The Psychology of Trolling and Lurking: The Role of Defriending and Gamification for Increasing Participation in Online Communities Using Seductive Narratives

The Psychology of Trolling and Lurking: The Role of Defriending and Gamification for Increasing Participation in Online Communities Using Seductive Narratives

Jonathan Bishop (Centre for Research into Online Communities and E-Learning Systems, European Parliament, Belgium)
DOI: 10.4018/978-1-4666-5071-8.ch010
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The rise of social networking services have furthered the proliferation of online communities, transferring the power of controlling access to content from often one person who operates a system (sysop), which they would normally rely on, to them personally. With increased participation in social networking and services come new problems and issues, such as trolling, where unconstructive messages are posted to incite a reaction, and lurking, where persons refuse to participate. Methods of dealing with these abuses included defriending, which can include blocking strangers. The Gamified Flow of Persuasion model is proposed, building on work in ecological cognition and the participation continuum, the chapter shows how all of these models can collectively be used with gamification principles to increase participation in online communities through effective management of lurking, trolling, and defriending.
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The study of online communities has led to such colourful expressions as trolling, flaming, spamming, and flooding being developed in order to describe behaviours that benefit some people while disrupting others (Lampe & Resnick, 2004). Since the proliferation of technologies like the ‘circle-of-friends’ (COF) for managing friends lists in online communities (Romm & Setzekom, 2008), the use of the Internet to build online communities, especially using social networking services has grown – but so has the amount of Internet abuse on these platforms. Facebook is currently one of the more popular COF-based websites (Davis, 2008). In addition to this, microblogging, such as Twitter, have ‘status updates’, which are as important a part of social networks Facebook and Google+, as the circle of friends is. These technologies have made possible the instantaneous expression of and access to opinion into memes that others can access quickly, creating what is called, ‘The public square’ (Tapscott & Williams, 2010) . The public square is the ability to publish and control editorial policy, and is currently available to all with access to and competency in using the Internet and online social networking services.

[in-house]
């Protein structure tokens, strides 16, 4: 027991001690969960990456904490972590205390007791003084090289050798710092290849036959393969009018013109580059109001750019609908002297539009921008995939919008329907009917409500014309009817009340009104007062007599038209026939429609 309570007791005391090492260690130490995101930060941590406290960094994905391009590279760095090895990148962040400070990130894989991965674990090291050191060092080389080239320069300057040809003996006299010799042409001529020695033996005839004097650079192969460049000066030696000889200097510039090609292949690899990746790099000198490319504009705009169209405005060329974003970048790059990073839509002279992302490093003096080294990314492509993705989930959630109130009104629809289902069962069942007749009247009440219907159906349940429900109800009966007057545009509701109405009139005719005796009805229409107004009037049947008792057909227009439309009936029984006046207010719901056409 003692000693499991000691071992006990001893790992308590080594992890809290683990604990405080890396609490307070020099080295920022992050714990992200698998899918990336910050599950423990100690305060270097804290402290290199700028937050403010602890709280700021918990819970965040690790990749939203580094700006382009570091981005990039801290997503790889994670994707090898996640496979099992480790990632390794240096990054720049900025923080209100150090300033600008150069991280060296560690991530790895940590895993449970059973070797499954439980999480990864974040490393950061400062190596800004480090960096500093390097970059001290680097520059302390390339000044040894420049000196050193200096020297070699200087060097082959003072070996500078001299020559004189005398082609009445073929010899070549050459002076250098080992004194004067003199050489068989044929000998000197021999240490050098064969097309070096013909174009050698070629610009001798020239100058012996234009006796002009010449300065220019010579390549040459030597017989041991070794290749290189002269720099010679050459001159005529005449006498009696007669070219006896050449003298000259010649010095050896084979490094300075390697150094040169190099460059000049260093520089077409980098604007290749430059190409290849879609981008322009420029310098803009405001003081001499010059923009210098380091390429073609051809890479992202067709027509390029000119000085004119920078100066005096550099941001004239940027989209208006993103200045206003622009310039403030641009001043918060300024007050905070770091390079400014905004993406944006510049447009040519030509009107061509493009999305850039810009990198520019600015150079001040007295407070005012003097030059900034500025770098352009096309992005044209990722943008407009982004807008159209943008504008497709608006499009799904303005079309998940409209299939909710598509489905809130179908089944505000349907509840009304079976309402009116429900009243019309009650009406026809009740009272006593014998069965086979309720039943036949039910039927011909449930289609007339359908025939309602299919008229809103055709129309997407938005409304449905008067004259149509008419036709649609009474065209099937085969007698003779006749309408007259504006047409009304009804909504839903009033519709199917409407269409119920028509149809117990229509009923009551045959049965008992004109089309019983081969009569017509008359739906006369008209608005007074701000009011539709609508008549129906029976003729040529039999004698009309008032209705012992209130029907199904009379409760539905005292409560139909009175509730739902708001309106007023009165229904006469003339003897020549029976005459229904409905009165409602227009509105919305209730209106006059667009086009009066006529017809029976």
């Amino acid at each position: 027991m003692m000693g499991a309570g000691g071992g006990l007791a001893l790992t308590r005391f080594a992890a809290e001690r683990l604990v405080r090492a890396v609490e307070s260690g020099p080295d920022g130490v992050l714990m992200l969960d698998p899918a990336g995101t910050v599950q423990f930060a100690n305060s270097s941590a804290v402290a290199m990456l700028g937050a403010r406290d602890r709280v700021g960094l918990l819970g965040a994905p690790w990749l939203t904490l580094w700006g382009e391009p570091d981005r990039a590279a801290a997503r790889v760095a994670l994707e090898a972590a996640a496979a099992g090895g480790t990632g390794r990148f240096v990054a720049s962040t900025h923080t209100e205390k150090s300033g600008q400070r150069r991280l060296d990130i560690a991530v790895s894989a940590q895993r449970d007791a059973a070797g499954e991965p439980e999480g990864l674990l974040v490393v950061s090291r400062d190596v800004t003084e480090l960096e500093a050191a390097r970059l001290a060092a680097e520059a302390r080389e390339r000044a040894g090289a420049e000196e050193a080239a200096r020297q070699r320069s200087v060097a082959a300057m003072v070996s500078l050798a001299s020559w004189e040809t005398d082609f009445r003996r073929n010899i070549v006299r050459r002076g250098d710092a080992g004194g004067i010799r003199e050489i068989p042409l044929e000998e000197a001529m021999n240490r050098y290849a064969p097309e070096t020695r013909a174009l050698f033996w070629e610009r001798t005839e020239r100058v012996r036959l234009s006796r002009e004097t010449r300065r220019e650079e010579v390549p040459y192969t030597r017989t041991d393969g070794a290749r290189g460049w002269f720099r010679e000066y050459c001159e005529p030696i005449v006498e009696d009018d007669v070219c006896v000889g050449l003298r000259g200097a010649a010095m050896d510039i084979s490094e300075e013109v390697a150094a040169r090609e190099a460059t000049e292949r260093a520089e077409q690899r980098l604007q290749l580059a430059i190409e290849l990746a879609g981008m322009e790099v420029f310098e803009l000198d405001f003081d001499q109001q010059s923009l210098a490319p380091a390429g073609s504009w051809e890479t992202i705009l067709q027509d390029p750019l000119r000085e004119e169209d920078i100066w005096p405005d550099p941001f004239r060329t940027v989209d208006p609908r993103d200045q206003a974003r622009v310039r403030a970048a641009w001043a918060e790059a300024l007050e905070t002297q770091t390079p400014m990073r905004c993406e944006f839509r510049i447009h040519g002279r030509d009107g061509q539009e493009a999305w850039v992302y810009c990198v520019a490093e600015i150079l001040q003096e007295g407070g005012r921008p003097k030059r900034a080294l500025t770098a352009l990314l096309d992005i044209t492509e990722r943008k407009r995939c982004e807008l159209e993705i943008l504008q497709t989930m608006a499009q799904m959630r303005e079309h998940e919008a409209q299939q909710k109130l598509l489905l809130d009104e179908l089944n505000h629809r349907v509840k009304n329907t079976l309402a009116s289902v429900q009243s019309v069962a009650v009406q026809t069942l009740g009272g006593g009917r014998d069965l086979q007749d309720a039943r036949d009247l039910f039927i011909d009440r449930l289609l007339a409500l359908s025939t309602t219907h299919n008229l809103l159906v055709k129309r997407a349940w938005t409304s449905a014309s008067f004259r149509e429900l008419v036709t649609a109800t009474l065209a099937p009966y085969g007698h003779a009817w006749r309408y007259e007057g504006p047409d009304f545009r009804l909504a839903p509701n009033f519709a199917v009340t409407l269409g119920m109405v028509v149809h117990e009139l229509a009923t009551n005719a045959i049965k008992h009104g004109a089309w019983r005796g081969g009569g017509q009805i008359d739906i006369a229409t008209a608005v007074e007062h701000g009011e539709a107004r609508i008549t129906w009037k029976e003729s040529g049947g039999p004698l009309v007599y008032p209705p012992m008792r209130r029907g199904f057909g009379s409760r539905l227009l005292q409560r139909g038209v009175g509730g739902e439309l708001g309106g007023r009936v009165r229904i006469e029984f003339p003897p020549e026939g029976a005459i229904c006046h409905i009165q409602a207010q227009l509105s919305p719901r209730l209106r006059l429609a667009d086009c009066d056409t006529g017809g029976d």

It is clear in today’s age that there are a lot of demands on people’s time, and they have to prioritise which social networking services, or other media or activity they use. This is often based on which is most gratifying and least discomforting. It has become apparent that introducing gaming elements into such environments, where they would not usually be – a concept called ‘gamification’ – can increase interest and retention in them. Such systems can promote positive activities by members and reduce the number of people not taking part, called ‘lurkers’ (Bishop, 2009c; Efimova, 2009). It can also promote activities like ‘trolling’ where content is created for the ‘lulz’ of it – that is for the fun of it. These can have upsides and downsides, but it is clear gamification can play a part in managing it.

The Problem of Lurking and Trolling Behaviour

Besides social software, gamification and consumerisation have been identified as the big themes for cloud applications (Kil, 2010). Gamification offers online community managers, also known as systems operators (sysops), the opportunity for a structured system that allows for equitable distribution of resources and fair treatment among members. Finding new ways to makes ones’ website grow is a challenge for any sysop, so gamification may be the key. Often this is looked on in a technical way, where such platforms are encouraged to move from simple resource archives toward adding new ways of communicating and functioning (Maxwell & Miller, 2008). It is known that if an online community has the right technology, the right policies, the right content, pays attention to the strata it seeks to attract, and knows its purpose and values then it can grow almost organically (Bishop, 2009c). A potential problem stalling the growth of an online community is lack of participation of members in posting content, as even with the right technology there is often still a large number of ‘lurkers’ who are not participating (Bishop, 2007b). Lurkers are defined as online community members who visit and use an online community but who do not post messages, who unlike posters, are not enhancing the community in any way in a give and take relationship and do not have any direct social interaction with the community (Beike & Wirth-Beaumont, 2005). Lurking is the normal behaviour of the most online community members and reflects the level of participation, either as no posting at all or as some minimal level of posting (Efimova, 2009). Lurkers may have once posted, but remain on the periphery due to a negative experience.

Indeed, it has been shown that lurkers are often less enthusiastic about the benefits of community membership (Howard, 2010). Lurkers may become socially isolated, where they isolate themselves from the peer group (i.e. social withdrawal), or are isolated by the peer group (i.e. social rejection) (Chen, Harper, Konstan, & Li, 2009). Trolling is known to amplify this type of social exclusion, as being a form of baiting, trolling often involved the Troller seeking out people who don't share a particular opinion and trying to irritate them into a response (Poor, 2005).

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